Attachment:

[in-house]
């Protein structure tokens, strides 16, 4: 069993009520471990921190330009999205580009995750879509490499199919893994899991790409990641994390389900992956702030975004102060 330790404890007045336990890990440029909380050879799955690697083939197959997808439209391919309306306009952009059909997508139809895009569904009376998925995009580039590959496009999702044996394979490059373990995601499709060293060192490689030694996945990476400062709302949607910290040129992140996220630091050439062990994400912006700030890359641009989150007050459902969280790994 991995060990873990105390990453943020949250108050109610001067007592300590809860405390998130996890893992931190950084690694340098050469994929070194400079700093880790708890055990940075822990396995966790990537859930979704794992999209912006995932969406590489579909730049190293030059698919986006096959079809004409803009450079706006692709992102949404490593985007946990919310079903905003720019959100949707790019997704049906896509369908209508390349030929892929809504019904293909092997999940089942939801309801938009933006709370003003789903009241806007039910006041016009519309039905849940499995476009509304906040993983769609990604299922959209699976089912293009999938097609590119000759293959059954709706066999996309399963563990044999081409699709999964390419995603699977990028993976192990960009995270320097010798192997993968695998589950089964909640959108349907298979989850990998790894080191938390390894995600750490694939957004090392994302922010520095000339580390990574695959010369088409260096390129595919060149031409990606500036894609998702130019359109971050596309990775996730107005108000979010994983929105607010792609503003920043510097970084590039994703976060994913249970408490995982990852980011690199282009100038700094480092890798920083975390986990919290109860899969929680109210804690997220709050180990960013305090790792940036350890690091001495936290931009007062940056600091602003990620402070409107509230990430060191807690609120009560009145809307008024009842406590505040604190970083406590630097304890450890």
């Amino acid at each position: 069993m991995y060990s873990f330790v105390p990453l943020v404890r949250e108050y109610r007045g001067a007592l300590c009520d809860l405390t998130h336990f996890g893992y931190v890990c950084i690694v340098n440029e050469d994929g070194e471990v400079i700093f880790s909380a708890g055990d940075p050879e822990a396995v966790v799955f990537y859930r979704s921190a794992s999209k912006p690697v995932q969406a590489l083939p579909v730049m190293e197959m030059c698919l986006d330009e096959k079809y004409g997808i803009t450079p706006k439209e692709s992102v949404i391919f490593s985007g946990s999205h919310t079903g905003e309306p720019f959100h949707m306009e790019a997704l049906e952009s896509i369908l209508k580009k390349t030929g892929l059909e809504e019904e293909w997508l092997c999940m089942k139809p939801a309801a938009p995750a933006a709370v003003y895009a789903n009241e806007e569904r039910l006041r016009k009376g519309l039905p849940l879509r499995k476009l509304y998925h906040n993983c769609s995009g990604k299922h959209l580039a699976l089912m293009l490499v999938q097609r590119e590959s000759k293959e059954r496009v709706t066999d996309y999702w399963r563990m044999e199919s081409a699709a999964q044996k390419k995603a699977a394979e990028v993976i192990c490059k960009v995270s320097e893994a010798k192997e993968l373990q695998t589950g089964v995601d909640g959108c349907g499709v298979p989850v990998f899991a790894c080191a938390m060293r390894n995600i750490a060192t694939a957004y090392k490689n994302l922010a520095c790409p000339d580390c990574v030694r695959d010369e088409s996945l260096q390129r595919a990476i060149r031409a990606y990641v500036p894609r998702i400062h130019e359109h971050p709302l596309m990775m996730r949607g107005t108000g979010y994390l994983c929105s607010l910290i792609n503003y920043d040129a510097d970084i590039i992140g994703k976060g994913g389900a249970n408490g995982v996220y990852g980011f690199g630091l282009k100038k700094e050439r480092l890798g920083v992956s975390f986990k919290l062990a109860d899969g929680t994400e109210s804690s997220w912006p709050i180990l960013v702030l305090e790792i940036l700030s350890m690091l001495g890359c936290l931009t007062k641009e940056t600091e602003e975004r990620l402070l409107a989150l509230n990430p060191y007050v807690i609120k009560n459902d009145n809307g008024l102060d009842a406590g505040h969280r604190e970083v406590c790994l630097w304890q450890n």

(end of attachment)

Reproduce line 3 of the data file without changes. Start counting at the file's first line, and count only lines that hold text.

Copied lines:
């Amino acid at each position: 069993m991995y060990s873990f330790v105390p990453l943020v404890r949250e108050y109610r007045g001067a007592l300590c009520d809860l405390t998130h336990f996890g893992y931190v890990c950084i690694v340098n440029e050469d994929g070194e471990v400079i700093f880790s909380a708890g055990d940075p050879e822990a396995v966790v799955f990537y859930r979704s921190a794992s999209k912006p690697v995932q969406a590489l083939p579909v730049m190293e197959m030059c698919l986006d330009e096959k079809y004409g997808i803009t450079p706006k439209e692709s992102v949404i391919f490593s985007g946990s999205h919310t079903g905003e309306p720019f959100h949707m306009e790019a997704l049906e952009s896509i369908l209508k580009k390349t030929g892929l059909e809504e019904e293909w997508l092997c999940m089942k139809p939801a309801a938009p995750a933006a709370v003003y895009a789903n009241e806007e569904r039910l006041r016009k009376g519309l039905p849940l879509r499995k476009l509304y998925h906040n993983c769609s995009g990604k299922h959209l580039a699976l089912m293009l490499v999938q097609r590119e590959s000759k293959e059954r496009v709706t066999d996309y999702w399963r563990m044999e199919s081409a699709a999964q044996k390419k995603a699977a394979e990028v993976i192990c490059k960009v995270s320097e893994a010798k192997e993968l373990q695998t589950g089964v995601d909640g959108c349907g499709v298979p989850v990998f899991a790894c080191a938390m060293r390894n995600i750490a060192t694939a957004y090392k490689n994302l922010a520095c790409p000339d580390c990574v030694r695959d010369e088409s996945l260096q390129r595919a990476i060149r031409a990606y990641v500036p894609r998702i400062h130019e359109h971050p709302l596309m990775m996730r949607g107005t108000g979010y994390l994983c929105s607010l910290i792609n503003y920043d040129a510097d970084i590039i992140g994703k976060g994913g389900a249970n408490g995982v996220y990852g980011f690199g630091l282009k100038k700094e050439r480092l890798g920083v992956s975390f986990k919290l062990a109860d899969g929680t994400e109210s804690s997220w912006p709050i180990l960013v702030l305090e790792i940036l700030s350890m690091l001495g890359c936290l931009t007062k641009e940056t600091e602003e975004r990620l402070l409107a989150l509230n990430p060191y007050v807690i609120k009560n459902d009145n809307g008024l102060d009842a406590g505040h969280r604190e970083v406590c790994l630097w304890q450890n």